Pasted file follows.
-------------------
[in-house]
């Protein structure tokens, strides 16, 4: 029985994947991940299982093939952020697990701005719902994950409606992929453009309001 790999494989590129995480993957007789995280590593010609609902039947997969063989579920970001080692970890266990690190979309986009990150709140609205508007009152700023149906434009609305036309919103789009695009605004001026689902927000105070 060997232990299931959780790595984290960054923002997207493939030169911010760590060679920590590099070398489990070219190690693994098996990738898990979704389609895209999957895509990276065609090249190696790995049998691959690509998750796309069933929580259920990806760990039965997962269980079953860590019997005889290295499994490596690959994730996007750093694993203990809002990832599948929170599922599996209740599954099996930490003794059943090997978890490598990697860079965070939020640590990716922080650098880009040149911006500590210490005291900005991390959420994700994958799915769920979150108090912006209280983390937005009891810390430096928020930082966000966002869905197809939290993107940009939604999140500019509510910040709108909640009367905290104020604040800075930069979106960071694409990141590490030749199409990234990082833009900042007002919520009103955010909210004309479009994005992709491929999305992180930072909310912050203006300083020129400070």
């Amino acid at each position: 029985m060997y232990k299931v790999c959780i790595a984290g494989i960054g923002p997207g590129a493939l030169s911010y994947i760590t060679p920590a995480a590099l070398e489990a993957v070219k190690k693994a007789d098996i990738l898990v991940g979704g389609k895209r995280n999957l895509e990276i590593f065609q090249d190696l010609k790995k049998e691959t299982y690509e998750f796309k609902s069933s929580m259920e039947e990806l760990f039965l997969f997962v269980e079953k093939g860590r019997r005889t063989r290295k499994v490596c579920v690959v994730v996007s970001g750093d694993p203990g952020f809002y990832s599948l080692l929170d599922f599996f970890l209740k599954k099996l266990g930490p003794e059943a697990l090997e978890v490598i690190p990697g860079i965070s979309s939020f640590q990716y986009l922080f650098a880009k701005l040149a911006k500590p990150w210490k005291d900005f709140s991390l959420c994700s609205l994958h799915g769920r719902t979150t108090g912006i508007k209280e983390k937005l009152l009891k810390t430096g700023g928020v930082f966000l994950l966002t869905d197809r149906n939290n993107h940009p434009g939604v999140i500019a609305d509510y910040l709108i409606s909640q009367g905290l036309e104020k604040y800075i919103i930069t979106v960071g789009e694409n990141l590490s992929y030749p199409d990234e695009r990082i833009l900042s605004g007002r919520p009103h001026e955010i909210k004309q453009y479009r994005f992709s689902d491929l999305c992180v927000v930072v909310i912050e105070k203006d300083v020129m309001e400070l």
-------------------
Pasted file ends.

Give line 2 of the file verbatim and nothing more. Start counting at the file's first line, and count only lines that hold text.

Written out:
């Protein structure tokens, strides 16, 4: 029985994947991940299982093939952020697990701005719902994950409606992929453009309001 790999494989590129995480993957007789995280590593010609609902039947997969063989579920970001080692970890266990690190979309986009990150709140609205508007009152700023149906434009609305036309919103789009695009605004001026689902927000105070 060997232990299931959780790595984290960054923002997207493939030169911010760590060679920590590099070398489990070219190690693994098996990738898990979704389609895209999957895509990276065609090249190696790995049998691959690509998750796309069933929580259920990806760990039965997962269980079953860590019997005889290295499994490596690959994730996007750093694993203990809002990832599948929170599922599996209740599954099996930490003794059943090997978890490598990697860079965070939020640590990716922080650098880009040149911006500590210490005291900005991390959420994700994958799915769920979150108090912006209280983390937005009891810390430096928020930082966000966002869905197809939290993107940009939604999140500019509510910040709108909640009367905290104020604040800075930069979106960071694409990141590490030749199409990234990082833009900042007002919520009103955010909210004309479009994005992709491929999305992180930072909310912050203006300083020129400070």